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Proceedings Paper

Scannerless terrain mapper
Author(s): John T. Sackos; Bart D. Bradley; Carl F. Diegert; Paul W. Ma; Charles K. Gary
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Paper Abstract

NASA-Ames Research Center, in collaboration with Sandia National Laboratories, is developing a scannerless terrain mapper (STM) for autonomous vehicle guidance through the use of virtual reality. The STM sensor is based on an innovative imaging optical radar technology that is being developed by Sandia National Laboratories. The sensor uses active flood- light scene illumination and an image intensified CCD camera receiver to rapidly produce and record very high quality range imagery of observed scenes. The STM is an all solid- state device (containing no moving parts) and offers significant size, performance, reliability, simplicity, and affordability advantages over other types of 3-D sensor technologies, such as scanned laser radar, stereo vision, and structured lighting. The sensor is based on low cost, commercially available hardware, and is very well suited for affordable application to a wide variety of military and commercial uses, including: munition guidance, target recognition, robotic vision, automated inspection, driver enhanced vision, collision avoidance, site security and monitoring, and facility surveying. This paper reviews the sensor technology, discusses NASA's terrain mapping applications, and presents results from the initial testing of the sensor at NASA's planetary landscape simulator.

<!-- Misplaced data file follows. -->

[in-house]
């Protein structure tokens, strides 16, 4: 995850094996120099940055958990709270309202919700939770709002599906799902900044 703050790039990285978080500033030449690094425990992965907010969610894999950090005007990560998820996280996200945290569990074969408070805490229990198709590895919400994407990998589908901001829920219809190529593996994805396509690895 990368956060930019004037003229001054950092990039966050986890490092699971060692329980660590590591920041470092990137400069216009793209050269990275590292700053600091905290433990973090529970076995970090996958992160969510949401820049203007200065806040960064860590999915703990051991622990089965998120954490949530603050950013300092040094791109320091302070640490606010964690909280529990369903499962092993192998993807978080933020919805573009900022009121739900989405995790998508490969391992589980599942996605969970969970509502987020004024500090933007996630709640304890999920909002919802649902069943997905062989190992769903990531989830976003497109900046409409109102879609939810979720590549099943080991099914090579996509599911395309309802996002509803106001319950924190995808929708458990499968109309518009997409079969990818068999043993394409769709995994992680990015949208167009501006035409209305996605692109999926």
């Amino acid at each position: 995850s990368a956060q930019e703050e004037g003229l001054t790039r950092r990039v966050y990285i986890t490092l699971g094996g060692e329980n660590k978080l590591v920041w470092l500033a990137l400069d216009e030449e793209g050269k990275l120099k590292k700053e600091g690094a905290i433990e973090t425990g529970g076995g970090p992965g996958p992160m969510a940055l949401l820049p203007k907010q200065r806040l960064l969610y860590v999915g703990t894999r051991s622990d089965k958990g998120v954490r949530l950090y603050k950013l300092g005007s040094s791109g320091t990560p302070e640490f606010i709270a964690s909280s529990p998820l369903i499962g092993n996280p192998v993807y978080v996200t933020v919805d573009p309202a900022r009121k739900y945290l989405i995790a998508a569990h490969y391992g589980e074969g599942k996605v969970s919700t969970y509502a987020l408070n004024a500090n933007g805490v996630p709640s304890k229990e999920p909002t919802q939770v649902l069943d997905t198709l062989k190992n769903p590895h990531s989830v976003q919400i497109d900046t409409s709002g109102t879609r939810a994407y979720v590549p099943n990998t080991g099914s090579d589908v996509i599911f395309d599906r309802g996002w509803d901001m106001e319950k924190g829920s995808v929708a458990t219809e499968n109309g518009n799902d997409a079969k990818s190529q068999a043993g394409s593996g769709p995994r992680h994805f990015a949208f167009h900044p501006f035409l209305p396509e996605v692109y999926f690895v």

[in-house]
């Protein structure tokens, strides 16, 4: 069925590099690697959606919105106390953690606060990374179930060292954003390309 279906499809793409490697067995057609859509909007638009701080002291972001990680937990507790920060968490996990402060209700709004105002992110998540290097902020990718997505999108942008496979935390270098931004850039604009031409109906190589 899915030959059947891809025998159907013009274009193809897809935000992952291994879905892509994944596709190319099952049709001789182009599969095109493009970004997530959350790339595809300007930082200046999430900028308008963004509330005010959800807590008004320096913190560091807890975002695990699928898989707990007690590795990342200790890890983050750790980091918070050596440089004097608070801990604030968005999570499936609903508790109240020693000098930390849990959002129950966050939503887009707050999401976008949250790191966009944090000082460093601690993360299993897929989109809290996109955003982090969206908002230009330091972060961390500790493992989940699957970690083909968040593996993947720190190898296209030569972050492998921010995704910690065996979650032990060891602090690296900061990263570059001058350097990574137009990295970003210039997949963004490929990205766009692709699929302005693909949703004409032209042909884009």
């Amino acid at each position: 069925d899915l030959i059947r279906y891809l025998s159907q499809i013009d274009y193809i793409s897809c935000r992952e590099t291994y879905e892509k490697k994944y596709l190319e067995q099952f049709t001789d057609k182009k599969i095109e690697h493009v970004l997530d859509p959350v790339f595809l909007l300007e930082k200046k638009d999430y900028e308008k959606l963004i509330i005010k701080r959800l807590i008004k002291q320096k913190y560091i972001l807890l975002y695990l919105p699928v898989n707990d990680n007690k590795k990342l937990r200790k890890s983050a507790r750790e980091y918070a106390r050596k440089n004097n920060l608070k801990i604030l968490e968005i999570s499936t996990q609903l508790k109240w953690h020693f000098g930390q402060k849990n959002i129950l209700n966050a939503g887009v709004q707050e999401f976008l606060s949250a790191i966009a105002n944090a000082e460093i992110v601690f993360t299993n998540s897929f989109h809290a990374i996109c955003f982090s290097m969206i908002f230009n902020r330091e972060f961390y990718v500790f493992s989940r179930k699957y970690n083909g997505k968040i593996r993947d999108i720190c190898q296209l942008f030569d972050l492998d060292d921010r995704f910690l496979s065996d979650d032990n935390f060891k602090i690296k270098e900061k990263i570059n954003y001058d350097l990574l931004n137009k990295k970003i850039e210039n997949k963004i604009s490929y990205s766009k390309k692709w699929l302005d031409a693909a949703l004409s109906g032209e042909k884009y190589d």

Paper Details

Date Published: 28 October 1996
PDF: 10 pages
Proc. SPIE 2810, Space Sciencecraft Control and Tracking in the New Millennium, (28 October 1996); doi: 10.1117/12.255133
Show Author Affiliations
John T. Sackos, Sandia National Labs. (United States)
Bart D. Bradley, Sandia National Labs. (United States)
Carl F. Diegert, Sandia National Labs. (United States)
Paul W. Ma, NASA Ames Research Ctr. (United States)
Charles K. Gary, NASA Ames Research Ctr. (United States)


Published in SPIE Proceedings Vol. 2810:
Space Sciencecraft Control and Tracking in the New Millennium
E. Kane Casani; Mark A. Vander Does, Editor(s)

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